Nearly 10 months after it was confirmed by the Information Commissioner that blacklisting in the construction industry was rife, something common knowledge for decades among trade union reps in the sector, new laws outlawing the practice are in preparation and on 24 November 23 of its victims featured on the blacklist will start their tribunal cases.
But for electricians such as Colin Trousdale (above) it doesn’t mean the scandal is over. The cover story on the 21 November issue of The Guardian’s Work section reports Trousdale, 51, now has copies of his file after the ICO investigation.
The six-page document opens in 2006, shortly before he launched an unsuccessful employment tribunal claim for being blacklisted. The last entry is October 2008.
However Trousdale says that since last December he’s only had eight weeks’ work.
“I can only think that because I’ve raised health and safety concerns – and remember this is an industry in which 53 people died last year – I’m affecting profits and they don’t want me doing that,” he told the paper.
According to the government, the likes of Trousdale should get better protection from new laws due before Christmas. Draft laws have already been the subject of a consultation and do not have to be debated and once published, can be signed into law by the business secretary, Lord Mandelson.
MP John McDonnell wants a committee to consider the proposals to ensure they are properly worded and says this must be done soon or the result will be ineffective legislation. “The timing is critical,” he said. “We need to scrutinise the wording but if this goes on after Christmas we might lose that chance in the run-up to an election.”
Steve Kelly, 43, from Essex, was one of those who received a copy of his file. The 18-page document runs from 1998-2007 and includes minutes from a union branch meeting, along with allegations that Kelly was a “trouble maker”, involved in “intimidating workers to join the union” and was even “writing abuse on the toilet walls”.
“I was gobsmacked what they had on me,” said Kelly. He is one of 238 people to have received their file, out of 1,872 who have contacted the ICO.
The traditional route to legal redress is via an employment tribunal. So many cases have been submitted that they are being lumped together and will be heard in Manchester. The initial case management discussion is due to take place on 24 November, which will set a hearing date for the new year.
Dave Smith, 44, is one of those putting in a tribunal claim. His large file starts in 1999 and includes details on the car he drove, newspaper clippings and union correspondence.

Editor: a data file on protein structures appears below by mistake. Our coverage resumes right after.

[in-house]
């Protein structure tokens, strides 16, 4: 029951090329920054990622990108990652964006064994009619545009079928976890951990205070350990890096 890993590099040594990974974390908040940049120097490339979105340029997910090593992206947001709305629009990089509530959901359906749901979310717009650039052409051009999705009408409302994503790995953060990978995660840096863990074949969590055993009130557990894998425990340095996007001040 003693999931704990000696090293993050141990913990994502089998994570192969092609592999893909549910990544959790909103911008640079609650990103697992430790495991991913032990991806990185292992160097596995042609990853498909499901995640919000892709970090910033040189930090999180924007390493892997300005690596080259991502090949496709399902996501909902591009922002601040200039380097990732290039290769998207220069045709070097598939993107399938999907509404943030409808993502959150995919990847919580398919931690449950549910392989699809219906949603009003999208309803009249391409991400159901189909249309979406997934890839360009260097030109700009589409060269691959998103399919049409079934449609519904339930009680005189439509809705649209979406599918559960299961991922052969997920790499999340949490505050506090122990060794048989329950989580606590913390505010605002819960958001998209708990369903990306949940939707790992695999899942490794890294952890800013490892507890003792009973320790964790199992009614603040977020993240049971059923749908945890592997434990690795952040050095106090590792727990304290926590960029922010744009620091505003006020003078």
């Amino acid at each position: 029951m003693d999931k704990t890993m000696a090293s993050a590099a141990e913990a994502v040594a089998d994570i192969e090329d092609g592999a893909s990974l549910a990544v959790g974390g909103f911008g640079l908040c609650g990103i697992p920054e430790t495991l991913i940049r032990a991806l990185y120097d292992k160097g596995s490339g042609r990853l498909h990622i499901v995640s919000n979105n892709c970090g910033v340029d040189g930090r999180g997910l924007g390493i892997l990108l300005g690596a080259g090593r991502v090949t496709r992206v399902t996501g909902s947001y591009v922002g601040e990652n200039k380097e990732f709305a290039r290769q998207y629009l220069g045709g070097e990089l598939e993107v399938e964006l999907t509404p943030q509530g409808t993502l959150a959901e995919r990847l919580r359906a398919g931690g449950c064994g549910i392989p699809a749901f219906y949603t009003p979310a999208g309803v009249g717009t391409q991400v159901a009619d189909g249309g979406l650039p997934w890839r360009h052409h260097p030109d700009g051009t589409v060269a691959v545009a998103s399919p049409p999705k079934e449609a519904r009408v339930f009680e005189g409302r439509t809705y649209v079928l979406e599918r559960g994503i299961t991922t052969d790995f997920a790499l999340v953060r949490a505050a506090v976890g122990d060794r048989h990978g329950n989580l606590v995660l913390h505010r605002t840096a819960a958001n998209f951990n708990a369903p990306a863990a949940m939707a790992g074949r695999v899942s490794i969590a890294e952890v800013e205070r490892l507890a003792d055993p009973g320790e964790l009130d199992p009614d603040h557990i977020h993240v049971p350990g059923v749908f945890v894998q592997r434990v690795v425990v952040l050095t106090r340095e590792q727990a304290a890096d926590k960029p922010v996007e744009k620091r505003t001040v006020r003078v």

He says: “The file specifically identifies incidents when I raised health and safety concerns. At no point is my competence as an engineer questioned. I believe the folder is prima facie evidence of deliberate and vindictive discrimination and victimisation.” Smith has left the industry because he couldn’t get work.
For the Labour MP John McDonnell, the blacklisting scandal requires a public inquiry so that those affected can properly air their grievances and those responsible can be cross-examined. “This is one of the worst ever cases of organised abuses of human rights in the UK,” he said.
For Colin Trousdale, the best solution is a simple one. “I am not interested in the money, I am just interested in getting back to work,” he says.
If you think that The Consulting Association held a file on you, ring the ICO on 08456 306060 or 01625 545745 between 9am-5pm, Monday to Friday and choose option one
From the files: The notes that scuppered the blacklisted workers’ careers
The Consulting Agency’s blacklist files were held on a card index, organised much like a local police intelligence system. They typically had a name, address and national insurance number, and some included material such as newspaper clippings, photographs, copies of union correspondence and reports from companies. The companies were identified by code numbers (the meanings of which have since been decoded). Those files that have been released have been redacted where they identify individuals other than the subject, to protect that person’s privacy.
Mick Anderson, 40, married with three children, from Kerry, Ireland Submitted 250 job applications and took courses to keep his electrician training up to date but was out of work for 16 months. Anderson and his family moved to the Irish Republic three years ago because of the blacklist, but he has struggled to find work. His file includes this extract: “Information received by 3271/81 site manager at Heather T5 that the above is ‘not recommended’ by amicus.”
George Fuller, 64, single, from London A bricklayer from Forest Gate, Fuller has a file that covers 1990 to 1998 but has been an active trade union member since the 1960s and was involved in several major disputes during the 1970s. “I think there must be another file,” he says.
John Winstanley, 66, married with three children, five grandchildren and two great-grandchildren, from Liverpool This retired joiner’s file was opened in 1975, when it was held by the Economic League, and ends in 2002. It has details on his heart bypass surgery in 2001. He is described as an “an old-style communist” in one entry. “I heard about the blacklist when I was an apprentice,” he says. “You tried to beat it any way you could.”
Darren O’Grady, 47, married with two children, from London O’Grady, an electrician, left the industry in 1990 after repeatedly failing to secure work and moved to America. Now back in the UK, he is a tutor with the TUC. “I am disappointed that the people who fingered me cannot be identified,” he says.